A city hearing between attorneys representing the Sweet Leaf dispensary chain and the City of Denver concluded Tuesday, April 10, ending nearly a month after it began. The hearing over Sweet Leaf’s alleged business violations, which had been scheduled for two days in mid-March, required an additional five days of arguments and testimony that extended into April.
The gritty battle over Sweet Leaf‘s future in Denver carries no criminal charges, but the company’s 26 cannabis cultivation, dispensary and infused-product licenses within city limits could all be revoked based on what city hearing officer Suzanne Fasing recommends to Denver Department of Excise and Licenses director Ashley Kilroy, who will ultimately decide Sweet Leaf’s fate. Those 26 business licenses are all currently suspended.
The fight stems from a year-long Denver Police Department investigation into alleged illegal cannabis sales at Sweet Leaf dispensaries across Colorado, including locations in Aurora and Federal Heights that reopened shortly after a string of DPD raids in December 2017. Denver’s locations have not reopened since the raids. City attorneys argue that Sweet Leaf management and ownership implemented a structure to promote looping, or selling the one-ounce limit (two ounces for medical patients) to the same customer multiple times in the same day. The one-ounce limit was established by Amendment 64, but language distinguishing whether that limit was per purchase or per day was cloudy until a new law took effect on January 1.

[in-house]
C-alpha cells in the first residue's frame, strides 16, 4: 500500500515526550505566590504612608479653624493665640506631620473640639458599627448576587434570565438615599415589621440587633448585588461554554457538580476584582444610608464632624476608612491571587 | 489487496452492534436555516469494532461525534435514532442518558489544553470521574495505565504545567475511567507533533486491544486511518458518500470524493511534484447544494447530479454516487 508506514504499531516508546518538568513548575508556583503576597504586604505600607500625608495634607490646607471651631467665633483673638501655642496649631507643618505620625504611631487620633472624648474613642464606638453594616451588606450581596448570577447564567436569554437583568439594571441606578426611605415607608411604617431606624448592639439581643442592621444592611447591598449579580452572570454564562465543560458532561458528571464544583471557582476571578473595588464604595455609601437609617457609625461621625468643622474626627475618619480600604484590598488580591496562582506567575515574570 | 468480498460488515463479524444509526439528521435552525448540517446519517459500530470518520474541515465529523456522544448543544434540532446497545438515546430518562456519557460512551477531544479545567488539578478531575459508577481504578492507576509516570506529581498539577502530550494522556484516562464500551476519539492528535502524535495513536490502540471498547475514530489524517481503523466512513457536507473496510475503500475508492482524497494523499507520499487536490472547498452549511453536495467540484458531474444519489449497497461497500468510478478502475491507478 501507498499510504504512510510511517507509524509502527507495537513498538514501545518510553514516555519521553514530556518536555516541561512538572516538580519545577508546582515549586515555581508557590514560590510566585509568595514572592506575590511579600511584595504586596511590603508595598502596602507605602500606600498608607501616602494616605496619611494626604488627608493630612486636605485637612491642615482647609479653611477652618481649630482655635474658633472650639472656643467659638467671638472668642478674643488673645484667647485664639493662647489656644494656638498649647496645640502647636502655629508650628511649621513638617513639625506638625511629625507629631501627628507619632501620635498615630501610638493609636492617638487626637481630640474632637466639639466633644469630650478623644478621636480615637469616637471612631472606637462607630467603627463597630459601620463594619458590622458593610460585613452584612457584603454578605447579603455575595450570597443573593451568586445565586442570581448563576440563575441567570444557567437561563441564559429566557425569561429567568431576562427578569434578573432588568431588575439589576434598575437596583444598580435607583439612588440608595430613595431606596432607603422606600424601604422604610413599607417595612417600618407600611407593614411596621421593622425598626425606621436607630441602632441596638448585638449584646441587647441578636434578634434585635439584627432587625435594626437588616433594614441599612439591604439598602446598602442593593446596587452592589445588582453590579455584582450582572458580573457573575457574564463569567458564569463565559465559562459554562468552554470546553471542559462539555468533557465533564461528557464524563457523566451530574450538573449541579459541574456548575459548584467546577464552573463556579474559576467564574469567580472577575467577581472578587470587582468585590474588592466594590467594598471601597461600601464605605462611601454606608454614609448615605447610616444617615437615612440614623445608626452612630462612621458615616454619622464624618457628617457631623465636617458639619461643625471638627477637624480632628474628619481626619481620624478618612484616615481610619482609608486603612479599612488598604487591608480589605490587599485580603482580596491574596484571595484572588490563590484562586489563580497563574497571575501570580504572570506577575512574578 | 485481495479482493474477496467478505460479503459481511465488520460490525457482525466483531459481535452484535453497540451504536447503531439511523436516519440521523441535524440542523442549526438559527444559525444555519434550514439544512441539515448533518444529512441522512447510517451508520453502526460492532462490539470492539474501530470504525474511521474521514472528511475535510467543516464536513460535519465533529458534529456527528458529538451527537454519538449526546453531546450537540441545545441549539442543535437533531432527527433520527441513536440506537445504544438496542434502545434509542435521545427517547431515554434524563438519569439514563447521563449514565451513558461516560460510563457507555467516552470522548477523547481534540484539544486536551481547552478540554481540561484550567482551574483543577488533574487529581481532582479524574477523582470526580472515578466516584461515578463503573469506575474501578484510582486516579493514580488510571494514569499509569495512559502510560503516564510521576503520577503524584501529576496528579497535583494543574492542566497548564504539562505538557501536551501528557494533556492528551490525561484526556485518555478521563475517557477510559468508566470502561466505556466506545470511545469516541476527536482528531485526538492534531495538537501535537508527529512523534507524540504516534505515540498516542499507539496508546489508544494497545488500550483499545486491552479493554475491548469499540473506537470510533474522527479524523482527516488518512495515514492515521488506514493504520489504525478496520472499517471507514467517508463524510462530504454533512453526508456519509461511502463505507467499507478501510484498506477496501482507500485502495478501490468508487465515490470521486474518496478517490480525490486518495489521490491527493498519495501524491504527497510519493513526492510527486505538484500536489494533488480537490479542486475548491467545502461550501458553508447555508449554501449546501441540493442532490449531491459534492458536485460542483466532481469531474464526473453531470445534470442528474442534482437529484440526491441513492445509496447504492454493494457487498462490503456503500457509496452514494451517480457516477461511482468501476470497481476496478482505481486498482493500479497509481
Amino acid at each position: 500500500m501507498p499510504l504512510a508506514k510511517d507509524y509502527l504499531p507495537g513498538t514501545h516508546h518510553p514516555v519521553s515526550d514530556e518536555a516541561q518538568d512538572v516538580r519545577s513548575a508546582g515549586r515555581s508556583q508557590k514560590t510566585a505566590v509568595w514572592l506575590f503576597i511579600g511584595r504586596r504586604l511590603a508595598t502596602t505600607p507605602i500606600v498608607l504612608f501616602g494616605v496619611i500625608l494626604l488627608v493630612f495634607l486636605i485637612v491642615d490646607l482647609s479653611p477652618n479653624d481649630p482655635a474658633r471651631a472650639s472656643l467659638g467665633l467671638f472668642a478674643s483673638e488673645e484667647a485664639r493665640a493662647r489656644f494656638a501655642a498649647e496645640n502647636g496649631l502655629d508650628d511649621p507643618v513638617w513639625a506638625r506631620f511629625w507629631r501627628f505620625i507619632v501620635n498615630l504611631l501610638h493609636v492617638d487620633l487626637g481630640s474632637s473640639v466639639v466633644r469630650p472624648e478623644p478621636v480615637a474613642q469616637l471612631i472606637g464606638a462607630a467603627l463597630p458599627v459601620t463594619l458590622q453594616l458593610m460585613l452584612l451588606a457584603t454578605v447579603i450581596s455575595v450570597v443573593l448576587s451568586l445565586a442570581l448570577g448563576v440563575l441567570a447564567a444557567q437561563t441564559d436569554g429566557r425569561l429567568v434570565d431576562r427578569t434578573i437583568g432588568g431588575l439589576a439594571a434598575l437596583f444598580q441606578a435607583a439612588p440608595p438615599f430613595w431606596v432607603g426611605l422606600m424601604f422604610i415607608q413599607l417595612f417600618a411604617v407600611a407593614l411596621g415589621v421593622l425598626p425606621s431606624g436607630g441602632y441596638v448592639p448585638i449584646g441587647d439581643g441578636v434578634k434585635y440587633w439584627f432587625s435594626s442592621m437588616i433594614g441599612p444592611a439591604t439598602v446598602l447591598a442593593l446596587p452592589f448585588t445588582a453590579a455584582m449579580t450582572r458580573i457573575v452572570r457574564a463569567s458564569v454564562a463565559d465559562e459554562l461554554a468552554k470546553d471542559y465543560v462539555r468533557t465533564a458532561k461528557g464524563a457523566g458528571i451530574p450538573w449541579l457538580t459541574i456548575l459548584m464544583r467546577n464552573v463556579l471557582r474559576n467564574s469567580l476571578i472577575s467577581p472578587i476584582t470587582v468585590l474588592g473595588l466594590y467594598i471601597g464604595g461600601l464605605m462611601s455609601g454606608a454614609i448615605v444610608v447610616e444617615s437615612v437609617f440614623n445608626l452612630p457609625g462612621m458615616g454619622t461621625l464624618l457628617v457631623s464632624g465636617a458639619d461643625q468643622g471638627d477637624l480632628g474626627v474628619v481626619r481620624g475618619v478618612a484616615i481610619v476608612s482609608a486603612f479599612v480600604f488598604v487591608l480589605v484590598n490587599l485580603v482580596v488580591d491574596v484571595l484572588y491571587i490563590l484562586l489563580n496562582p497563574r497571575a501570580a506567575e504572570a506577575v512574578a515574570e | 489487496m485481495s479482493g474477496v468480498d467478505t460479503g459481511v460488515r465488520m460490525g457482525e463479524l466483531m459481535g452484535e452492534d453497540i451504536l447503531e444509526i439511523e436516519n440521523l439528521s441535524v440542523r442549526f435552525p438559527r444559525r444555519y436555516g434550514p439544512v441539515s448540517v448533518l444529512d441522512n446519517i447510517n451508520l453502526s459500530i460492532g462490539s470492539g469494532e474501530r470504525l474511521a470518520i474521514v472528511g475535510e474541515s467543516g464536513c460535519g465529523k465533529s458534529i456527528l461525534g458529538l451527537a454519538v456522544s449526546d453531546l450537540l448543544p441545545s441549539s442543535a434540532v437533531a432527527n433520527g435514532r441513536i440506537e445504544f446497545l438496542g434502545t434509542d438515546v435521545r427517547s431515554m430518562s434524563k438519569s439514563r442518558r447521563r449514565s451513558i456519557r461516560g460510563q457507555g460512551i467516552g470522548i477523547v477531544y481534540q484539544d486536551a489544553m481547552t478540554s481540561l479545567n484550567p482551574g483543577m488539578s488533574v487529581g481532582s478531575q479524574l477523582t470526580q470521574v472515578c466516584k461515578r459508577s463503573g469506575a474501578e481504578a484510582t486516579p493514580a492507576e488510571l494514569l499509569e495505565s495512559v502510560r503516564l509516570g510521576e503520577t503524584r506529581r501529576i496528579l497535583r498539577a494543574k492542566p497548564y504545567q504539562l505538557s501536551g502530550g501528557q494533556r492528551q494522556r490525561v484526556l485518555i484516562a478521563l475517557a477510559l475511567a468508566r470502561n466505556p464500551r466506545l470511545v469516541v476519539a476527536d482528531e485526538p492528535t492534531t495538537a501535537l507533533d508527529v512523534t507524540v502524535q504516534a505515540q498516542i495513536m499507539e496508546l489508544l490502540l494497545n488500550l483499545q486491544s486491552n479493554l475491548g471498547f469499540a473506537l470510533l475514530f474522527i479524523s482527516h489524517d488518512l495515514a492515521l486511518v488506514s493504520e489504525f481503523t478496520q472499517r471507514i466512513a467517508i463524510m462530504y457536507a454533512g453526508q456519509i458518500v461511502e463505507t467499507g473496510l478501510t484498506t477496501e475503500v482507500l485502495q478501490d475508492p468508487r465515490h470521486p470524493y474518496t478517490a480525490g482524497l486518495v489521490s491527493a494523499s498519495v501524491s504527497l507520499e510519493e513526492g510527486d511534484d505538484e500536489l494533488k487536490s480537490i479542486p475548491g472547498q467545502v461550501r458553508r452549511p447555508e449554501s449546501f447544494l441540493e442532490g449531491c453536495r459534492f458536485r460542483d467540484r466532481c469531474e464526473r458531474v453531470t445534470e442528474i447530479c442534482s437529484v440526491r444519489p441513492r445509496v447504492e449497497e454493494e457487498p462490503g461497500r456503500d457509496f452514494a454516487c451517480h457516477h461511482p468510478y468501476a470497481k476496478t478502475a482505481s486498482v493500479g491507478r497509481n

As a result of the raids, fifteen current and former Sweet Leaf budtenders were arrested; their cases are all in pretrial phases. None of the company’s owners listed in the Excise and Licenses suspension order — Anthony Suaro, Christian Johnson and Matthew Aiken — have been arrested, nor have executives named in Sweet Leaf employee interviews conducted by DPD.
Sweet Leaf’s attorneys agree that what the